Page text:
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Mini John Cooper Works Clubman review: 230bhp estate driven (2016-2018)

£29,925 when new

Car specifications

Budget
£29,925
Brake horsepower
231bhp
Fuel consumption
38.2mpg
0–62 mph
6.30s
CO2
168g/km
Max speed
148Mph
Insurance Group
30E

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Which Mini Clubman review is this?

This is the Mini John Cooper Works Clubman. We’ll call it the Clubman JCW for short. It sees Mini’s most potent engine powering its biggest car, with ‘ALL4’ all-wheel-drive as standard. Prices start at a whisker under £30,000.

So it’s a hot hatch estate?

In essence, though the Clubman’s not-large boot and novelty doors mean this isn’t likely to oust a small Volvo from the shopping lists of the practically minded. So think of this more as a rival to larger hot hatchbacks than Mini’s usual hunting ground. Given its AWD and £30k price, that would suggest this is aiming straight for the VW Golf R.

How do the numbers compare?

In that particular comparison, not ideally, but then Mini JCWs traditionally compete a little lower down the hot hatch pecking order. So a 228bhp 2.0-litre four-cylinder turbo engine with 1,550kg to move around (the addition of AWD is not a subtle one) means performance is, by class standards, a touch modest. The 0-62mph time is 6.3secs, its top speed 148mph.

Those figures are true whether you opt for the standard six-speed manual or the £1,600 optional eight-speed automatic, though the paddleshifter returns better fuel economy, with a claimed 41.5mpg supplemented by 154g/km CO2 emissions. Probably want the manual if you favour a bit of driver engagement, though.

And how does it drive?

Interestingly. It’s worth recapping on the old Clubman JCW. As the fastest, most expensive version of a deeply odd small estate car, it was about as niche as things got when it launched. But if you wanted something wildly different, it was good enough to warrant attention. And its longer wheelbase over a JCW hatch made it a marginally better handling car, too.

This new one isn’t anything like as mad. The Clubman as a whole has notably matured with this new, more conventional generation, and is far and away the most composed car in Mini’s range.

And this is true of the JCW, too. It rides pretty comfortably, the steering is calm and measured – Mini’s usual setup is hyper alert – and the overall handling balance is safe and reassuring. It grips properly in poor conditions. The Golf R comparison is back on the table.

‘Calm’? Isn’t this a JCW?

In the ten or so years we’ve had JCW-badged Minis in our lives, the badge has gained a reputation for slightly mad, frenetic cars that take some hanging onto when driven hard, particularly in crap weather. The Clubman’s stockier proportions and torque-spreading AWD turn that on its head.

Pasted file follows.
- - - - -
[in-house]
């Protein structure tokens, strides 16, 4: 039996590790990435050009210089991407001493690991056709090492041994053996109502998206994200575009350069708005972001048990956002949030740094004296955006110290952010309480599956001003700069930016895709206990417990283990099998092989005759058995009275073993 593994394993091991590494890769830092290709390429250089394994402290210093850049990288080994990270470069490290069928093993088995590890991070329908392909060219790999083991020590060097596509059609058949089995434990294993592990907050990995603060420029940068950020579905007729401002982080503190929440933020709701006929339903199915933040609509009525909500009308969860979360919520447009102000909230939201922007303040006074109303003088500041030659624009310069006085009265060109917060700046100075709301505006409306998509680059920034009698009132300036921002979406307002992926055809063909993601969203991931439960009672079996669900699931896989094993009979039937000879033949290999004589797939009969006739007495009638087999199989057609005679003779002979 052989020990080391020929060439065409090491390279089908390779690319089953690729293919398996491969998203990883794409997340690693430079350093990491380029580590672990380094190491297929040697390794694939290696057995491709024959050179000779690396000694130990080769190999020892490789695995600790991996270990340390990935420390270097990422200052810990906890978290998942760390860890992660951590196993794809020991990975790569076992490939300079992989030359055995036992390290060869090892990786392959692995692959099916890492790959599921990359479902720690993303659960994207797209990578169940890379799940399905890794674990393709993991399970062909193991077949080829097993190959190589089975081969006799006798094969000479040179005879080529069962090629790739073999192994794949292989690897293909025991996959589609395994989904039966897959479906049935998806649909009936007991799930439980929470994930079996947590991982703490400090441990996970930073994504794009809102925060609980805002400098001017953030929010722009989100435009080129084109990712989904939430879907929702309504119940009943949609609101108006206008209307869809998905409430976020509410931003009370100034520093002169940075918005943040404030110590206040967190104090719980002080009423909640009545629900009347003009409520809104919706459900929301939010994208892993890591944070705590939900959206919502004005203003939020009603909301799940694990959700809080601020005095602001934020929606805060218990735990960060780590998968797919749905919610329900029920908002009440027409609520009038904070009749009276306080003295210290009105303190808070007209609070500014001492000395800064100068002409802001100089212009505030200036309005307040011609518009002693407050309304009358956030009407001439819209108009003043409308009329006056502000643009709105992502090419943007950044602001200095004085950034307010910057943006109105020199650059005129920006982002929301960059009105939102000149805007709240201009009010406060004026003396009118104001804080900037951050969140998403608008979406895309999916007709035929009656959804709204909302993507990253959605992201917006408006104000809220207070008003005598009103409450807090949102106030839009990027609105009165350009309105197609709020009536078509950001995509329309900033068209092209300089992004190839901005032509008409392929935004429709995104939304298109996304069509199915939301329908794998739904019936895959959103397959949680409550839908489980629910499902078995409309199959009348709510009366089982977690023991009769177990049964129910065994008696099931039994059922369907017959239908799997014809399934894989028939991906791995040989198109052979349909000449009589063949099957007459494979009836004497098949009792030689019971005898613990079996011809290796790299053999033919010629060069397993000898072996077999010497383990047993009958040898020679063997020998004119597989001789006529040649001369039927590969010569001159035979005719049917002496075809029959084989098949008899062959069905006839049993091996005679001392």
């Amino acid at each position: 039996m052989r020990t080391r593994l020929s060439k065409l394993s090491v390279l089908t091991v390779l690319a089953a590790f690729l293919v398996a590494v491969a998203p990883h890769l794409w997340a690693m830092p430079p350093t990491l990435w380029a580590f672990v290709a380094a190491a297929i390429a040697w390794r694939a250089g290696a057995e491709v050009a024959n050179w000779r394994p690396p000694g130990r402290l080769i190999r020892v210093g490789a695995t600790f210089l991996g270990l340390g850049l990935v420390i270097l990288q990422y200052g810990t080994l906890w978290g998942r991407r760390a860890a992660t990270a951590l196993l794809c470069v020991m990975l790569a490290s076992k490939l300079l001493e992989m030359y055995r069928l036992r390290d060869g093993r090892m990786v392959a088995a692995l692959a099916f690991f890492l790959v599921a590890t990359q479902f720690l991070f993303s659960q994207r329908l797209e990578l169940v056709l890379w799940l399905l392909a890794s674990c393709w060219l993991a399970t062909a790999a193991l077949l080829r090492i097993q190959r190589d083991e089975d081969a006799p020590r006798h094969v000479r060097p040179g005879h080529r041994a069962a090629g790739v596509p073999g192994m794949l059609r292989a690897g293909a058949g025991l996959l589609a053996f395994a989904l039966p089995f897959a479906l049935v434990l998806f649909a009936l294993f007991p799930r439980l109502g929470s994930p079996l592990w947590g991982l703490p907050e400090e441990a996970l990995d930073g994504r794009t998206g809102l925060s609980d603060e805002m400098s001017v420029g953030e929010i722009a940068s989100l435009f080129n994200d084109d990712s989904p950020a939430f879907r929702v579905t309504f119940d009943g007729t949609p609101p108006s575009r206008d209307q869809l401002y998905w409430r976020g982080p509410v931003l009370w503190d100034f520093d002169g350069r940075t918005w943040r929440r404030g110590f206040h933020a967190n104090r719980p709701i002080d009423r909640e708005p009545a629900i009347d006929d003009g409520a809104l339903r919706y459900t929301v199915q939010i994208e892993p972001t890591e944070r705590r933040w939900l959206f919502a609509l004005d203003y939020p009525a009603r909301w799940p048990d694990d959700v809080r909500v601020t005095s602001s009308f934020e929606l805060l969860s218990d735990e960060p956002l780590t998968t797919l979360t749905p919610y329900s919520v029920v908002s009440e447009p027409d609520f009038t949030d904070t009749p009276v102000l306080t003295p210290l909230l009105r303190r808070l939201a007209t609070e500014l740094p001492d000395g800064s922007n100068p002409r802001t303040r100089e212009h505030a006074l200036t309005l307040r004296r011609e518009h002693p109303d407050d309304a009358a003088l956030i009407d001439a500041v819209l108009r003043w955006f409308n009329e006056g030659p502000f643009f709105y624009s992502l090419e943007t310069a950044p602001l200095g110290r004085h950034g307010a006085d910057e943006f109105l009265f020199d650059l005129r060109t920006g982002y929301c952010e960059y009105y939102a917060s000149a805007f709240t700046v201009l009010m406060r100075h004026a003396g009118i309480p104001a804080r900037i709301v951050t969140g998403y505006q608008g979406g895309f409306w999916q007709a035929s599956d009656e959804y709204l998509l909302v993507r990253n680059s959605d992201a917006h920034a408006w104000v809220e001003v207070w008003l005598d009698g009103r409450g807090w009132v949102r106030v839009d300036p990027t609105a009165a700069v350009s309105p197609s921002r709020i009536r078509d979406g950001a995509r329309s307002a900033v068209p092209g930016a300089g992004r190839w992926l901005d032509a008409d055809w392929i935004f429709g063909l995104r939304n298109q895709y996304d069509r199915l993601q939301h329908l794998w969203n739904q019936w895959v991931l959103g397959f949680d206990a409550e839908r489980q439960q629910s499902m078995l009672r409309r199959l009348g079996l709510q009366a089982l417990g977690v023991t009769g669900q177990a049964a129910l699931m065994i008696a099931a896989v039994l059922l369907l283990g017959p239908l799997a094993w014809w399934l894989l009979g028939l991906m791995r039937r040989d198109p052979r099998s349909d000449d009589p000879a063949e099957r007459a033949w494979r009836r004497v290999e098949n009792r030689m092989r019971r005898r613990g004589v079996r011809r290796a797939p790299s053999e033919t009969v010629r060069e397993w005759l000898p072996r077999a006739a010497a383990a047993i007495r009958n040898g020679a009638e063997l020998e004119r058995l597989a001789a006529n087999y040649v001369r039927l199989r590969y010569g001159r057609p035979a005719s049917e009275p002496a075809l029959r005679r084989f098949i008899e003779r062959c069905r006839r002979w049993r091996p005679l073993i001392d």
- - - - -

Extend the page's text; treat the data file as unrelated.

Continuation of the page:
It’s a point rammed home by its performance. JCWs have always been rather faster than you’d expect a Mini to be. The Clubman weighs 270kg more than an identically powered hatch, though, and boy does it feel it.

A real world test – third gear, 30mph, foot to the floor, leaving a village into national speed limit – is a very telling example of how much the power-to-weight ratio has suffered. The engine makes plenty of noise, but you don’t move quite as boisterously as you’d hope.

So what would be the fix?

Mini making a front-wheel-drive version, perhaps. The best Minis – the sold-out JCW Challenge, and Works GP versions of previous Minis – are FWD at its most fun, and proof that being pulled rather than pushed around a corner can still be extremely exciting.

While the AWD system beneath this Clubman is undoubtedly clever – front-driven most of the time, with the rear helping out or even taking over completely when the car senses slip – I think it rounds off the edges too much, as well as adding too much weight.

This is a JCW that isn’t daft. Or unreasonably fast. Mini’s made the quick Clubman significantly less niche, but in the process, I think that’s made it harder to make a case for buying one. The Golf R needn’t look over its shoulder.

What about the rest of it?

It feels like a real quality item now, the Clubman. The rearmost doors still take some getting used to, and its boot space isn’t much larger than in a regular five-door Focus. But there’s enough room in the back for adults under six feet, while the materials, infotainment and the availability of grown-up safety tech all impress. Mini’s head-up display is particularly good.

Grown-up praise, then, for what feels like a grown-up car. If you want a quickish Clubman, though, the £6,500 cheaper Cooper S is probably a better bet.

If you want a JCW that remains mad as a badger – for all the right reasons – then get the hatch and spend your spare cash (£6,500 in this instance, too) on buying some of the official Works bits to pretend you’ve got the brilliant limited-edition Mini Challenge.

What do you think?

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